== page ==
Yoga Therapy for Eating Disorders

Published on August 16, 2004

In the United States, anorexia nervosa and bulimia affect nearly 10 million women and one million men, primarily teens and young adults, according to conservative estimates. Often thought only as a mental disease, new research is finding that eating disorders have a physical component as well. Eating disorders are complex and potentially life-threatening conditions that arise from a combination of behavioral, emotional, psychological, interpersonal, biological, and social factors. People with eating disorders often use food and the control of food in an attempt to numb or avoid feelings and emotions that are over-whelming.

Yoga can be an effective tool to restore the imbalances in both the body and the mind that occur with eating disorders. Yoga has a profound ability to balance the emotions and has been shown to help relieve depression, anger and anxiety and to promote equanimity: a calm, clear focused mind. Yoga can also promote self-esteem and a positive body image, which play primary roles in eating disorders, through the cultivation of non-judgment, confidence, self-acceptance, openness and inner strength. Physically, a regular yoga practice can help rebuild the strength, energy and bone density that is damaged and lost with Anorexia.

Eating disorders are viewed as a dysfunction of the first chakra in the yogic energetic system. To balance this chakra, use poses that target the area of the base of the spine, such as: staff posture, bound angle, crab, full wind relieving pose, pigeon and locust. Use grounding postures such as Warrior 1 and 2, mountain, goddess, standing squat, child, and prayer squat to connect with the body, to become rooted to the earth and to build strength and courage. If depression is a strong contributing factor, Backbending Poses will be beneficial for their energizing, tonifying and heart opening qualities. If anxiety is a primary contributing factor, forward bends can be utilized for their calming and nurturing aspects.

When practicing yoga postures, the use of Pratyahara (inner focus) should be applied. The exterior alignment should be de-emphasized and the focus should be drawn deeply inwards to experience and explore the feeling and sensations that arise in the poses. By withdrawing attention from the external environment and by focusing inwards on the breath and sensations, the mind can be stilled and the awareness of the body increases. With this awareness and focus it is possible to move deeper into the practice of yoga and increases the ability for one to move through any limitations, fears and expectations.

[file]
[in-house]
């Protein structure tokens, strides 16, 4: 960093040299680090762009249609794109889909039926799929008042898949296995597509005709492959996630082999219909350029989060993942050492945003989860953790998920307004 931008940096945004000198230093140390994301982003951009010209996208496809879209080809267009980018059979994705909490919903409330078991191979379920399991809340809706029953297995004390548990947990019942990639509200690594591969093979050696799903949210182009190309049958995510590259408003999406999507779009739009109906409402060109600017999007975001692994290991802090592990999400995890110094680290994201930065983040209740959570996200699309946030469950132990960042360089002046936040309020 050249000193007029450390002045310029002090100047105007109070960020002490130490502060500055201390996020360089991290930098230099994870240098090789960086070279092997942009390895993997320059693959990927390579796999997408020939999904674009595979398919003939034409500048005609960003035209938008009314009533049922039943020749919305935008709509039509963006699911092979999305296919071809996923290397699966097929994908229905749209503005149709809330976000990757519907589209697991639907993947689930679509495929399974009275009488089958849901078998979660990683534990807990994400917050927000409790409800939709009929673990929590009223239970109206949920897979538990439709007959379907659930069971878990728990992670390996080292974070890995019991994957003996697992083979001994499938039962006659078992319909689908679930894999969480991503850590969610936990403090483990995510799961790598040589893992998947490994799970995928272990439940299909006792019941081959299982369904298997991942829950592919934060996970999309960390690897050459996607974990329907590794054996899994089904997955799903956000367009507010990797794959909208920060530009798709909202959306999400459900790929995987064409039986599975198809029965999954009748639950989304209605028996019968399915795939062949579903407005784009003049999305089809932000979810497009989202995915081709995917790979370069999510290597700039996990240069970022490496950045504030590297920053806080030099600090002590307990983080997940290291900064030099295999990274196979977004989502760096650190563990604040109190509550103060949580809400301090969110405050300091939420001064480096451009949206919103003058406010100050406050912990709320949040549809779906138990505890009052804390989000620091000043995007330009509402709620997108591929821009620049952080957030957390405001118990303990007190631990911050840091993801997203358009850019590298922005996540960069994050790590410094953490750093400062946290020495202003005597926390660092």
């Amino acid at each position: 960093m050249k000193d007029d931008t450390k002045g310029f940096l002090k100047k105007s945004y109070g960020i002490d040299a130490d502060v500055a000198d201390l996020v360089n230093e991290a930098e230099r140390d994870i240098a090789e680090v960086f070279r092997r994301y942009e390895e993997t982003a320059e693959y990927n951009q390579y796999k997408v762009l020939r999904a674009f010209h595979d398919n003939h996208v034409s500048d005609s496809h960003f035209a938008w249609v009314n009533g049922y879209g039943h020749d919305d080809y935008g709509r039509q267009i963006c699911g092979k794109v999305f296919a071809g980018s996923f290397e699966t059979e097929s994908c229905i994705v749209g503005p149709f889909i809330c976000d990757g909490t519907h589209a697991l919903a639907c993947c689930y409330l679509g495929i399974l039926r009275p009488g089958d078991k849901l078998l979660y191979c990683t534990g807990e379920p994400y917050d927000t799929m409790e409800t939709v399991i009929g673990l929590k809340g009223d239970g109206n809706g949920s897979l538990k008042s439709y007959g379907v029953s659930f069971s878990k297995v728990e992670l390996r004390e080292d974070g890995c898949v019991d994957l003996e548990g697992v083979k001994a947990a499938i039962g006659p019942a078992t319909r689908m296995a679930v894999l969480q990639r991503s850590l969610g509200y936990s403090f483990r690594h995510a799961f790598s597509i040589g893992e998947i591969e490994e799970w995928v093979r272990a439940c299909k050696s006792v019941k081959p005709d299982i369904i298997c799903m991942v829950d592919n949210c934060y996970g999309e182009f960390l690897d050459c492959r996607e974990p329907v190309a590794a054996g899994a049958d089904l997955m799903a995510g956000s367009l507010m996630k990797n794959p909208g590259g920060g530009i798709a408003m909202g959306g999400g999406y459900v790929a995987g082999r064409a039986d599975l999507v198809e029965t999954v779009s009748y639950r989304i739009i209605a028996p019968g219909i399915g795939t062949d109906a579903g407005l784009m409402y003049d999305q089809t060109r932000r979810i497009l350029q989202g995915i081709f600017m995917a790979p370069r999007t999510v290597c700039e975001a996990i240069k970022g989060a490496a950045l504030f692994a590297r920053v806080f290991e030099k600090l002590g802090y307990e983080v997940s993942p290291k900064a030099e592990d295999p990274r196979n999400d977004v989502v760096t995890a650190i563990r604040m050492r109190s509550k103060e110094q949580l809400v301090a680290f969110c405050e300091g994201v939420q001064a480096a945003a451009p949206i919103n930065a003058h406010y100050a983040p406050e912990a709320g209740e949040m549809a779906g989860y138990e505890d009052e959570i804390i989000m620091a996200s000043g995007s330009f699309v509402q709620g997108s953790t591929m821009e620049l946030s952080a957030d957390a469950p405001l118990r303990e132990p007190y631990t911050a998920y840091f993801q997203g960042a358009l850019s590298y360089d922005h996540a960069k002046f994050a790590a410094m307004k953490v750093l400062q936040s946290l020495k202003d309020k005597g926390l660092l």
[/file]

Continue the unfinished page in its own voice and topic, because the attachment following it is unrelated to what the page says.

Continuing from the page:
Pranayama (yogic breathing exercises) are also helpful to calm the body and mind and to balance the energy in the body during the recovery stage of the disease. Nadi Sodhana pranayama (alternate nostril breathing) is balancing, calming and reduces anxiety. Dirga pranayama (three part breath) is calming, grounding and nurturing.

As eating disorders have a large mental component to them, the practice of meditation is very beneficial to cultivate a sense of control over life’s events and to reduce obsessive thoughts. A general meditation practice will be beneficial, but using an active and targeted meditation would be more effective. Practice any or all of the following based upon what calls you to be invoked within yourself: Inner Peace Meditation, Third Eye Meditation, Root Chakra Meditation or Prana Healing Meditation. If it becomes uncomfortable to practice with the eyes closed, have them slightly open with a soft downward gaze.

The most important aspect of healing from an eating disorder is the individual’s awareness and acceptance that there is a problem and the genuine desire for change. Unfortunately, the denial that there is a problem often does not change until the late stages of the disease when serious complications arise. Yoga’s inherent ability to promote self-awareness and self-acceptance can play a role in realizing the problem is within, although yoga is usually more readily embraced in the recovery stages of the disease.

Yoga is not a substitute for conventional medical treatment; please consult your medical professional before starting a yoga practice.

On our Membership Site: A complete list of yoga poses for Eating Disorders and a yoga therapy resource guide for Eating Disorders.

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2 responses to “Yoga Therapy for Eating Disorders”

  1. Yogababe1313 Avatar

    how can i get into this pose?

  2. Timothy Avatar

    You could also start in table position on your hands and knees. Tuck the toes under and walk your hands back pressing into a squatting position with the hips on the heels. Keep the hands on the floor for balance and then work up to the other hand positions.

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Timothy Burgin Avatar
About the author
Timothy Burgin is a Kripalu & Pranakriya trained yoga instructor living and teaching in Asheville, NC. Timothy has studied and taught many styles of yoga and has completed a 500-hour Advanced Pranakriya Yoga training. Timothy has been serving as the Executive Director of since 2000. He has authored two yoga books and has written over 500 articles on the practice and philosophy of yoga. Timothy is also the creator of Japa Mala Beads and has been designing and importing mala beads since 2004.
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